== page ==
This is MDC student Ximena Prugue’s second dispatch from India, where she aims to introduce cheap solar-powered lights to the subcontinent’s rural poor. Check out our Feb. 16 post for more background on Prugue’s Giving The Green Light project.
I just arrived at the house where the members of the Real Medicine Foundation live in Jhabua. The past couple of days we spent in Khandwa, another district in Madhya Pradesh. We distributed the flashlights to the Ranai village in Khandwa. We actually sold the lights to the villagers at 100 rupees, which is about two dollars, but the money went into a village fund that will be used for any projects they would vote on. We held a village meeting with the Korku tribe to introduce ourselves and discuss their biggest challenges and concerns. The two main problems were 1) Electricity at night so their children can study more, and 2) Access to toilets. Almost everyone in the rural areas, or any poor areas of India, including slums, defecates in the open. It’s funny how when we asked where they had toilets in the village, everyone knows EXACTLY where they are because there are only about three of them for a village of 5,000 people. When I say toilet, I actually mean just a concrete 4×4 room that has a hole in one of the walls. It’s not even a hole in the floor.
We stayed the night in the village of Raina to distribute the lights and get a feel for village life at night. Everything is pretty much pitch-black, except for the village leader’s house, which has electricity from 9 to 11 p.m. every other day. They actually only get enough kerosene to fuel a lamp for two weeks each month. So two weeks out of the month, they can’t do anything after sundown. They also wake up at about 4 a.m. to start doing housework and working on their crops.
So far, the most fun I’ve had was that one night I stayed in Raina. We’re pretty much the only white people anyone in the village has ever seen, so they had so many questions for us and we were the biggest form of entertainment. I don’t think I’ve ever felt so popular in my life. Another thing they love is photos. If there’s one thing Indian’s love across the country, it’s having their picture taken. (Which is great on my end! I never feel embarrassed asking to take their photo.)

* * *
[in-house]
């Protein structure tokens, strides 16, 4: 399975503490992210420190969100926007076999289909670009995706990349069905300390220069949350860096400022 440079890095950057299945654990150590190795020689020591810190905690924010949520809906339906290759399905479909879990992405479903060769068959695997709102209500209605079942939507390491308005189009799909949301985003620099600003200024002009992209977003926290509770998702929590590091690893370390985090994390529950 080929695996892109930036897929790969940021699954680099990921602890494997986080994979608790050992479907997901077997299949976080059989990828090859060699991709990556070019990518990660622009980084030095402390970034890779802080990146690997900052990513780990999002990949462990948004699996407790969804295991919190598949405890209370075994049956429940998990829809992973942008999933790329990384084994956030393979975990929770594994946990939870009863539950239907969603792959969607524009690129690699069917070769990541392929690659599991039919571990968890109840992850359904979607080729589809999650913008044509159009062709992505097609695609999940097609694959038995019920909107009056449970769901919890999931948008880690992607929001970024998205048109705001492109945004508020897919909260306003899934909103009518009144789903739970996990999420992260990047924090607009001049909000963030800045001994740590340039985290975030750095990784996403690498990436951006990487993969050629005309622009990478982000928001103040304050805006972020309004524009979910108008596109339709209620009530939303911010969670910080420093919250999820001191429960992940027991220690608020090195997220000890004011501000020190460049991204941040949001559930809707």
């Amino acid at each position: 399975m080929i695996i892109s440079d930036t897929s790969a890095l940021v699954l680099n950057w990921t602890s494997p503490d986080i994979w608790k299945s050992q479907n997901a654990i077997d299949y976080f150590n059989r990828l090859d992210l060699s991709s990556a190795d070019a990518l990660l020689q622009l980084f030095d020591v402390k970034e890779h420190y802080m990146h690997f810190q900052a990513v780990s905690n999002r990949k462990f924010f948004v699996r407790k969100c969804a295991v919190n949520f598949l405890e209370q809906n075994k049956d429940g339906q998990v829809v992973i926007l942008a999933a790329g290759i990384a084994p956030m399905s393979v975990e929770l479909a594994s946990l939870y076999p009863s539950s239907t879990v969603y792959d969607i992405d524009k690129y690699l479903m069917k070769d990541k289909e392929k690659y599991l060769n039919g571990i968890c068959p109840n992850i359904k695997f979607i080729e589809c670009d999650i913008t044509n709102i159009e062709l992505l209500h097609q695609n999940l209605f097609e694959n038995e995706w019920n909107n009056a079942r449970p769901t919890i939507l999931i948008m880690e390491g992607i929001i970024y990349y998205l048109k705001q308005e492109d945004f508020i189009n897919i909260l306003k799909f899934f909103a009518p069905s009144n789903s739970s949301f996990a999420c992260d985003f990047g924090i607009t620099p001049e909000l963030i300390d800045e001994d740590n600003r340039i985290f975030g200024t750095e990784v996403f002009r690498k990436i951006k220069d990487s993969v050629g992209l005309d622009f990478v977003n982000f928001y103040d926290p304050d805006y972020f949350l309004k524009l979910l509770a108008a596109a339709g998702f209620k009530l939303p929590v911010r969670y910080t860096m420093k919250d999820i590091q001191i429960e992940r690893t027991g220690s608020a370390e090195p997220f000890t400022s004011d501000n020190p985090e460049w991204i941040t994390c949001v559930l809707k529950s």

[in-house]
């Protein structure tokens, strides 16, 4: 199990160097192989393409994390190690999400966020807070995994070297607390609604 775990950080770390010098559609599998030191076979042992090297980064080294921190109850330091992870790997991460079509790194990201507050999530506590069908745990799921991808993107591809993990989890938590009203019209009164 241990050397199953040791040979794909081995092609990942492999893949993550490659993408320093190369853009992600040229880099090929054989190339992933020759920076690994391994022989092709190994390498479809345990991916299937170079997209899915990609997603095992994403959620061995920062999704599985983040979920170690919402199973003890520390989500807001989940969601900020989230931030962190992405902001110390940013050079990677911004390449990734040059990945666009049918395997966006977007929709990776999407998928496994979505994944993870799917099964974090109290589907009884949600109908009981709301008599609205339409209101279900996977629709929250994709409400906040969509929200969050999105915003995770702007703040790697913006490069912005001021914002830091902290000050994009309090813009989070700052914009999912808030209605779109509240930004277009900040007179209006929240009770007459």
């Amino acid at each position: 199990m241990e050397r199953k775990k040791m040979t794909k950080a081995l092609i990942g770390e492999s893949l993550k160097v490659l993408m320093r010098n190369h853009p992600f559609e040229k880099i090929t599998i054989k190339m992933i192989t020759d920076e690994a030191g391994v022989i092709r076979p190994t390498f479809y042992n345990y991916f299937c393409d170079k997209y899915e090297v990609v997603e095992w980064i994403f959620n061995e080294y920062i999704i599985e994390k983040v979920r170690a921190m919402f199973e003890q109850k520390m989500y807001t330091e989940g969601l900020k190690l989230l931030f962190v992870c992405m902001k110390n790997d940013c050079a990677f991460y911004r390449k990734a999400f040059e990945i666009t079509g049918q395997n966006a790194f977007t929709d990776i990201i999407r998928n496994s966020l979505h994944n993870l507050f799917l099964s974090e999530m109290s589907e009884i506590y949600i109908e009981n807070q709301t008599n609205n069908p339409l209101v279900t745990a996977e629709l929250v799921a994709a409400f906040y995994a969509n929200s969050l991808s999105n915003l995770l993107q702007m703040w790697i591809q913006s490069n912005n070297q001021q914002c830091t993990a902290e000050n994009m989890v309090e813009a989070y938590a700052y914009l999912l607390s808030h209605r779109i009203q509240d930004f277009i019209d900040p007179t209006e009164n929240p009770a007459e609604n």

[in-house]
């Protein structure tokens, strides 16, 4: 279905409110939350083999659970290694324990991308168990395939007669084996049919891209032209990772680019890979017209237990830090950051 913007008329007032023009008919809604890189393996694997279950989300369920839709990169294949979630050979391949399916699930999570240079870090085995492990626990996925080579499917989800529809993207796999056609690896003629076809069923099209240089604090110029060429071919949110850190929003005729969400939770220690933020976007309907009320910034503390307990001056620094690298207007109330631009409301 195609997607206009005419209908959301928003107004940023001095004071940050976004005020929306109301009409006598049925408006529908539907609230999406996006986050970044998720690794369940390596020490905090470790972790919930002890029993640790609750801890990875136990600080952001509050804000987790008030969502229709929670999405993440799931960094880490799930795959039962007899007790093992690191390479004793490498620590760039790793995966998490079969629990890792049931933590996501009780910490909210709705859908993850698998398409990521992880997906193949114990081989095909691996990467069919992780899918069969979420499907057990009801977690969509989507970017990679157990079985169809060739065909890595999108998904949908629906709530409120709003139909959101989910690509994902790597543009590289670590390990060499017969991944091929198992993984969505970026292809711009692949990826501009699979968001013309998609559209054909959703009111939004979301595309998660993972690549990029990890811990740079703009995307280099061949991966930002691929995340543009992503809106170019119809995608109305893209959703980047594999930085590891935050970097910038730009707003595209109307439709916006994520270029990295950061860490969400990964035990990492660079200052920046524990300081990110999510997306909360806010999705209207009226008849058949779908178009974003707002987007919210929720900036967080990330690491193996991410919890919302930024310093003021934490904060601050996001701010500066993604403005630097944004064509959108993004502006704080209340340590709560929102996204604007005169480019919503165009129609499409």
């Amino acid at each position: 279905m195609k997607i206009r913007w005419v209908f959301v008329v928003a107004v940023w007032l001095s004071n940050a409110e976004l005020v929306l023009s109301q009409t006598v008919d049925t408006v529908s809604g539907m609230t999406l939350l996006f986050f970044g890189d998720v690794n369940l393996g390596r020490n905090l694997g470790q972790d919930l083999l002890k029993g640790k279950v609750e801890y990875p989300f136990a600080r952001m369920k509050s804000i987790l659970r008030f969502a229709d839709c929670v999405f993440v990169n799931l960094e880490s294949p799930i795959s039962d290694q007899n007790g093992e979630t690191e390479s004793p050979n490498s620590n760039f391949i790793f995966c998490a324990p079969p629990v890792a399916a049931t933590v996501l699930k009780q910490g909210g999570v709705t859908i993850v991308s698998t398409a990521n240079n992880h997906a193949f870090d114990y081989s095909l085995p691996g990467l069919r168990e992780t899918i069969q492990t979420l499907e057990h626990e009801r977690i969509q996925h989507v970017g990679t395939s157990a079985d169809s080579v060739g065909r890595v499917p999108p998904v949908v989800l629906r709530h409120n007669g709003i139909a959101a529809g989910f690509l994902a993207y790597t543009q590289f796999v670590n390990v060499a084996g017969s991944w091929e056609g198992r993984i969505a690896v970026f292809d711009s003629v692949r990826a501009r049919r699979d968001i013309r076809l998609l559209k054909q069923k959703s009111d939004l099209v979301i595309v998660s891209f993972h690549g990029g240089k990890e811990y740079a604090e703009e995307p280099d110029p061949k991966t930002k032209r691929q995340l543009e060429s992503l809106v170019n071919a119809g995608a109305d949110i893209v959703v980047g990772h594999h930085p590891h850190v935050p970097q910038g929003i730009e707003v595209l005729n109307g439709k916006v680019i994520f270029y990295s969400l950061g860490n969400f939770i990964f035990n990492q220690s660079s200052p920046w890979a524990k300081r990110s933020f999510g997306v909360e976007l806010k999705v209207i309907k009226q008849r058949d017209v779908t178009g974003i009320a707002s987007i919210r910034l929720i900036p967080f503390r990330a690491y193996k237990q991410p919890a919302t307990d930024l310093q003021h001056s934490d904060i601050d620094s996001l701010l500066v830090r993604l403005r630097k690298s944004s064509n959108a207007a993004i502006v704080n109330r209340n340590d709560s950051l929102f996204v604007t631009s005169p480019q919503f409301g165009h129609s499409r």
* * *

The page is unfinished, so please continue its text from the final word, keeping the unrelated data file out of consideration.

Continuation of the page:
Unfortunately, I got really sick the first day visiting the village. I can’t explain why because the stomach pains came very suddenly, and left just as suddenly. Right after lunch, I mentioned to Stephany that I wasn’t feeling well and we went to the car to get some Imodium just in case. Next thing I know, I feel myself being pulled into the car, waking up, feeling completely disoriented, and drenched in sweat. Thankfully, it was just those few moments that I felt horrible. I still ate crazy amounts of spicy food and felt great after. People here eat spicy food for ALL meals, including breakfast. I can’t tell you how much I miss a tall glass of OJ in the morning!
Tomorrow we’ll be working in the Bhil Academy, a boarding school the Real Medicine Foundation runs in Jhabua, and we’re going to check out a new solar panel they just installed, so I’m looking forward to it.
Check out Prugue’s first dispatch from India.